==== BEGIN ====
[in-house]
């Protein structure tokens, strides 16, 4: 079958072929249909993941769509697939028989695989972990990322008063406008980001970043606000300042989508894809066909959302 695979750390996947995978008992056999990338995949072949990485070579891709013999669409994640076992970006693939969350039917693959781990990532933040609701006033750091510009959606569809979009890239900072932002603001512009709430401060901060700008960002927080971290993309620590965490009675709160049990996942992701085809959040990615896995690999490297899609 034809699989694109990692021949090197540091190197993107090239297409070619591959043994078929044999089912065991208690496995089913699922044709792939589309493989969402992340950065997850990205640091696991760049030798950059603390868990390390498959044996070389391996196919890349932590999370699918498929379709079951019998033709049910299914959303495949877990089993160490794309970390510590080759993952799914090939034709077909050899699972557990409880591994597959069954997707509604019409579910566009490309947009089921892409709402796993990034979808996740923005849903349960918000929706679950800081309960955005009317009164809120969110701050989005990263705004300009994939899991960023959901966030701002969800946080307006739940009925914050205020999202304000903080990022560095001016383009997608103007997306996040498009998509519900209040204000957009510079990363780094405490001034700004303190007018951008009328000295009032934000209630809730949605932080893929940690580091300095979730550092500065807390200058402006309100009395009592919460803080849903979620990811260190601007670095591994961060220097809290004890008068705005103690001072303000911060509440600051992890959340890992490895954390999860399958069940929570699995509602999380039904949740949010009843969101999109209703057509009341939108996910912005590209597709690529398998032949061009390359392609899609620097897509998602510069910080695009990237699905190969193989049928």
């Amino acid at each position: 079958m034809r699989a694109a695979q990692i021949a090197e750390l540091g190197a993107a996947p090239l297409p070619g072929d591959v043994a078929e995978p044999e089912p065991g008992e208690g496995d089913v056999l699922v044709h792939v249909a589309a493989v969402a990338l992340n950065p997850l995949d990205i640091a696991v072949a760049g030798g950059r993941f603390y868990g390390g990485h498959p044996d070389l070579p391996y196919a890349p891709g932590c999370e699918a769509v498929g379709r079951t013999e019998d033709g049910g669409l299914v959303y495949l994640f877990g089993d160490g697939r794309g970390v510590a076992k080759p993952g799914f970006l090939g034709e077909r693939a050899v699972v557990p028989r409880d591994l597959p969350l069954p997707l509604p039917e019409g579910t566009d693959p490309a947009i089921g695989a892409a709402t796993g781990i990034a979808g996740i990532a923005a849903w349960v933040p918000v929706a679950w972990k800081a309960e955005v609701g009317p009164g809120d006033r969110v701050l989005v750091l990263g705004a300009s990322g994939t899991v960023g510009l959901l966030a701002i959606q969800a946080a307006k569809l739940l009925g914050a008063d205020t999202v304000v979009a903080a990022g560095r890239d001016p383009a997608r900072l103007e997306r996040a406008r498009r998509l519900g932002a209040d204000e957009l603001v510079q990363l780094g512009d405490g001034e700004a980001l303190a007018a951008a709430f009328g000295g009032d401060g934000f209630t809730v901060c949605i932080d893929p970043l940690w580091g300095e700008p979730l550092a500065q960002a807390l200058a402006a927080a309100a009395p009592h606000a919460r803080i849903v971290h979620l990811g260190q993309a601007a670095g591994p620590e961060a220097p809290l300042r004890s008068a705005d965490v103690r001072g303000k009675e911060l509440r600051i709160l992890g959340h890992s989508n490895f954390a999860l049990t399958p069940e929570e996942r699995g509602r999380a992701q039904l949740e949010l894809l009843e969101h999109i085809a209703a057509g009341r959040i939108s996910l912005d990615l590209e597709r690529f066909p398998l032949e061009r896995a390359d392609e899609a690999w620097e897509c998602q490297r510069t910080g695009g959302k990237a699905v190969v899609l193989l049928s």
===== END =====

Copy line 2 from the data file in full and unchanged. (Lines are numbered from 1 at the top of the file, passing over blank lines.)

């Protein structure tokens, strides 16, 4: 079958072929249909993941769509697939028989695989972990990322008063406008980001970043606000300042989508894809066909959302 695979750390996947995978008992056999990338995949072949990485070579891709013999669409994640076992970006693939969350039917693959781990990532933040609701006033750091510009959606569809979009890239900072932002603001512009709430401060901060700008960002927080971290993309620590965490009675709160049990996942992701085809959040990615896995690999490297899609 034809699989694109990692021949090197540091190197993107090239297409070619591959043994078929044999089912065991208690496995089913699922044709792939589309493989969402992340950065997850990205640091696991760049030798950059603390868990390390498959044996070389391996196919890349932590999370699918498929379709079951019998033709049910299914959303495949877990089993160490794309970390510590080759993952799914090939034709077909050899699972557990409880591994597959069954997707509604019409579910566009490309947009089921892409709402796993990034979808996740923005849903349960918000929706679950800081309960955005009317009164809120969110701050989005990263705004300009994939899991960023959901966030701002969800946080307006739940009925914050205020999202304000903080990022560095001016383009997608103007997306996040498009998509519900209040204000957009510079990363780094405490001034700004303190007018951008009328000295009032934000209630809730949605932080893929940690580091300095979730550092500065807390200058402006309100009395009592919460803080849903979620990811260190601007670095591994961060220097809290004890008068705005103690001072303000911060509440600051992890959340890992490895954390999860399958069940929570699995509602999380039904949740949010009843969101999109209703057509009341939108996910912005590209597709690529398998032949061009390359392609899609620097897509998602510069910080695009990237699905190969193989049928």